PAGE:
As I said earlier, I'm not too impressed with Academy's representation of the R2800 mill.  It just seems sort of basic to me.  I endeavored to spruce it up with a scratchbuilt ignition harness.  I generally make these out of Evergreen rod and fuse wire.  Without having to rehash my method, I posted a tutorial thread on how I do this which can be seen at the link below:

http://cs.finescale.com/fsm/modeling_subjects/f/2/t/149327.aspx?sort=ASC&pi240=1

Heres how it turned out:

Fortunately after the wiring, the engine still fit inside the cowl.  It has to be grunged up a bit more, likely with some X-19 Tamiya Smoke, but this is the general idea on how it will look. 

Thanks for looking...

Joe

 "Can you fly this plane and land it?...Surely you can't be serious....I am serious, and don't call me Shirley"

 

 

 

 

  • Member since
    February 2012
  • From: Olmsted Township, Ohio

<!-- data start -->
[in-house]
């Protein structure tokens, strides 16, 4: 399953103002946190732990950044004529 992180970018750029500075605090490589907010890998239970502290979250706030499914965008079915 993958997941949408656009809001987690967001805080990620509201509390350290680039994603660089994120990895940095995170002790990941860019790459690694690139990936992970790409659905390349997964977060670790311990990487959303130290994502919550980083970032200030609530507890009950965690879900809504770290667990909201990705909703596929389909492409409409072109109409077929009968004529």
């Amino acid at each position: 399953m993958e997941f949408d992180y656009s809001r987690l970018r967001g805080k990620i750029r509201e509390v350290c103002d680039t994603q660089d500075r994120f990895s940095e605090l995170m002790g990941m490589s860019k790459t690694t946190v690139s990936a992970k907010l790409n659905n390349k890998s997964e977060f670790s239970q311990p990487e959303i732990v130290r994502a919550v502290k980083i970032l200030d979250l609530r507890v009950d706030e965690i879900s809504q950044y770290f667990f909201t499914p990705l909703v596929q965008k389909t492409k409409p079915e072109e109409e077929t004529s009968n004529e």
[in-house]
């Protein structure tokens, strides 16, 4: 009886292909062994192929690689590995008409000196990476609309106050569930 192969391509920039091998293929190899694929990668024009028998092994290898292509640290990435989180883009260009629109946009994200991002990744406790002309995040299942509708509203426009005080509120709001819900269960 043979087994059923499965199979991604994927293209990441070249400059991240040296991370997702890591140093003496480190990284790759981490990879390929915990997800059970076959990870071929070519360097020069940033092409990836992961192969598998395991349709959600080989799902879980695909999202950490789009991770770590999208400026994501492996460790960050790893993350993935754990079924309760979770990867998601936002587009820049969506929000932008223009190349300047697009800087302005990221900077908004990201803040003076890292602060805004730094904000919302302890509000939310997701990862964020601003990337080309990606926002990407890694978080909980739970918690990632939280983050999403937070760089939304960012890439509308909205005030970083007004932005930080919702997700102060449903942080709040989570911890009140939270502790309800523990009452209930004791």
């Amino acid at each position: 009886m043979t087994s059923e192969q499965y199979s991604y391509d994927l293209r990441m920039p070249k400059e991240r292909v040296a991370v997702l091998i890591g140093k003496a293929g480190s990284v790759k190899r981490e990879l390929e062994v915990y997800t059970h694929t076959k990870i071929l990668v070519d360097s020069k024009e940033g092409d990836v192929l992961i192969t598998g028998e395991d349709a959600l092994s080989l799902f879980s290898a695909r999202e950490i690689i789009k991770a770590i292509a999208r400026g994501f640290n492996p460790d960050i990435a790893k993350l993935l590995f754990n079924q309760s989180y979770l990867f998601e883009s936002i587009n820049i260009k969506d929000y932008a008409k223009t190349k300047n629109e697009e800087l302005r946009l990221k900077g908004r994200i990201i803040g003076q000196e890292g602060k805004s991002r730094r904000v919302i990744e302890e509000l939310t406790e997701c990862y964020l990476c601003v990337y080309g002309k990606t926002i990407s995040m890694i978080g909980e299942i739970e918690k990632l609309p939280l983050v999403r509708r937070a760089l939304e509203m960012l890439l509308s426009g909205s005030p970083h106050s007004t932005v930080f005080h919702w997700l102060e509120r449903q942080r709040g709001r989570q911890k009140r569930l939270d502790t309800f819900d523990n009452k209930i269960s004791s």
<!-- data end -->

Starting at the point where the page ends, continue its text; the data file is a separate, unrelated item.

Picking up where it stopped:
Posted by lawdog114 on Thursday, January 10, 2013 4:13 AM

7474

Any sort of a sealer used on the NMF before applying other colors?

Nope, thats the beauty of Alclad.  Its a fantastic product.  Just to be on the safe side, I always give it a few hours to fully cure before taping.   

 "Can you fly this plane and land it?...Surely you can't be serious....I am serious, and don't call me Shirley"

 

 

 

 

  • Member since
    December 2006
  • From: N. Georgia
Posted by Jester75 on Thursday, January 10, 2013 7:40 AM

Looking great Joe!

Eric

 

  • Member since
    November 2009
  • From: SW Virginia
Posted by Gamera on Thursday, January 10, 2013 7:48 AM

Wow, love the stripes and the mill Joe!